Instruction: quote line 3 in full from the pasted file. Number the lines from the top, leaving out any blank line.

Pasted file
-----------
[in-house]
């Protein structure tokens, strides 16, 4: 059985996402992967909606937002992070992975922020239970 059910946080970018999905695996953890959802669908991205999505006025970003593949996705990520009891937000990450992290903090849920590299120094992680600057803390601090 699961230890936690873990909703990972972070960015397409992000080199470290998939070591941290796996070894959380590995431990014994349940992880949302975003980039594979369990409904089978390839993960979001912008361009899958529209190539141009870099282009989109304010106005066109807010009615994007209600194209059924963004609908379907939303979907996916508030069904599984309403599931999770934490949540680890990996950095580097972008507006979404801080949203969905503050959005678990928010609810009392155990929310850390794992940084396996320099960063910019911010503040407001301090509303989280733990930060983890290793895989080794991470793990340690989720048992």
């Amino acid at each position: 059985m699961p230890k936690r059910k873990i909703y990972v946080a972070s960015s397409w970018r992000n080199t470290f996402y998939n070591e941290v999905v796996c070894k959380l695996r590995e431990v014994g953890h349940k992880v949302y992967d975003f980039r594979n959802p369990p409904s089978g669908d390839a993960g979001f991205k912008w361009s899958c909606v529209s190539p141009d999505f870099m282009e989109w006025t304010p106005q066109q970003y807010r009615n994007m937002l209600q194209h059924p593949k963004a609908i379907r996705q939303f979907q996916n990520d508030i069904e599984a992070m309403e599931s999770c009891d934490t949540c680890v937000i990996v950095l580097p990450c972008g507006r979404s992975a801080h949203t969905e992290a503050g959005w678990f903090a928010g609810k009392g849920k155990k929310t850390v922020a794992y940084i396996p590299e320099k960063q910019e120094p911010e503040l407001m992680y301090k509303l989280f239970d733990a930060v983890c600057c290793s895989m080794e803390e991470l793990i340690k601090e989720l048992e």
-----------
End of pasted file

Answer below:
């Amino acid at each position: 059985m699961p230890k936690r059910k873990i909703y990972v946080a972070s960015s397409w970018r992000n080199t470290f996402y998939n070591e941290v999905v796996c070894k959380l695996r590995e431990v014994g953890h349940k992880v949302y992967d975003f980039r594979n959802p369990p409904s089978g669908d390839a993960g979001f991205k912008w361009s899958c909606v529209s190539p141009d999505f870099m282009e989109w006025t304010p106005q066109q970003y807010r009615n994007m937002l209600q194209h059924p593949k963004a609908i379907r996705q939303f979907q996916n990520d508030i069904e599984a992070m309403e599931s999770c009891d934490t949540c680890v937000i990996v950095l580097p990450c972008g507006r979404s992975a801080h949203t969905e992290a503050g959005w678990f903090a928010g609810k009392g849920k155990k929310t850390v922020a794992y940084i396996p590299e320099k960063q910019e120094p911010e503040l407001m992680y301090k509303l989280f239970d733990a930060v983890c600057c290793s895989m080794e803390e991470l793990i340690k601090e989720l048992e």